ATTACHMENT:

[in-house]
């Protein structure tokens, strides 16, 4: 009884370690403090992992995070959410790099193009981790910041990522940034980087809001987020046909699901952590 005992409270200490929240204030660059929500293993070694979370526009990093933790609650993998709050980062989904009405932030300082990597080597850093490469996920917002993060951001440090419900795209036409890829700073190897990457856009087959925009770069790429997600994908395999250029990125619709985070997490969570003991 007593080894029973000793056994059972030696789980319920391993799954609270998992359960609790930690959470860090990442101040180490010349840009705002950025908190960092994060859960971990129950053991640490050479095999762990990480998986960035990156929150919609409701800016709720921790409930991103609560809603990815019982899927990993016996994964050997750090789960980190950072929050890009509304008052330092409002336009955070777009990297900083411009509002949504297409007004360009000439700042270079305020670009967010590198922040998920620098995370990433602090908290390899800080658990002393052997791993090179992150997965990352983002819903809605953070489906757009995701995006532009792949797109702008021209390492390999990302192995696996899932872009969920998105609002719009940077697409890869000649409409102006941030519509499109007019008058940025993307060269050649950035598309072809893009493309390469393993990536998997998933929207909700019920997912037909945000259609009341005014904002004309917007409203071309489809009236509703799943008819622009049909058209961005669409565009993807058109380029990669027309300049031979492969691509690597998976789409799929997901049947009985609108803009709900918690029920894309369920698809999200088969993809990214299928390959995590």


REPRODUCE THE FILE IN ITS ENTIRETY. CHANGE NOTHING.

[in-house]
């Protein structure tokens, strides 16, 4: 009884370690403090992992995070959410790099193009981790910041990522940034980087809001987020046909699901952590 005992409270200490929240204030660059929500293993070694979370526009990093933790609650993998709050980062989904009405932030300082990597080597850093490469996920917002993060951001440090419900795209036409890829700073190897990457856009087959925009770069790429997600994908395999250029990125619709985070997490969570003991 007593080894029973000793056994059972030696789980319920391993799954609270998992359960609790930690959470860090990442101040180490010349840009705002950025908190960092994060859960971990129950053991640490050479095999762990990480998986960035990156929150919609409701800016709720921790409930991103609560809603990815019982899927990993016996994964050997750090789960980190950072929050890009509304008052330092409002336009955070777009990297900083411009509002949504297409007004360009000439700042270079305020670009967010590198922040998920620098995370990433602090908290390899800080658990002393052997791993090179992150997965990352983002819903809605953070489906757009995701995006532009792949797109702008021209390492390999990302192995696996899932872009969920998105609002719009940077697409890869000649409409102006941030519509499109007019008058940025993307060269050649950035598309072809893009493309390469393993990536998997998933929207909700019920997912037909945000259609009341005014904002004309917007409203071309489809009236509703799943008819622009049909058209961005669409565009993807058109380029990669027309300049031979492969691509690597998976789409799929997901049947009985609108803009709900918690029920894309369920698809999200088969993809990214299928390959995590």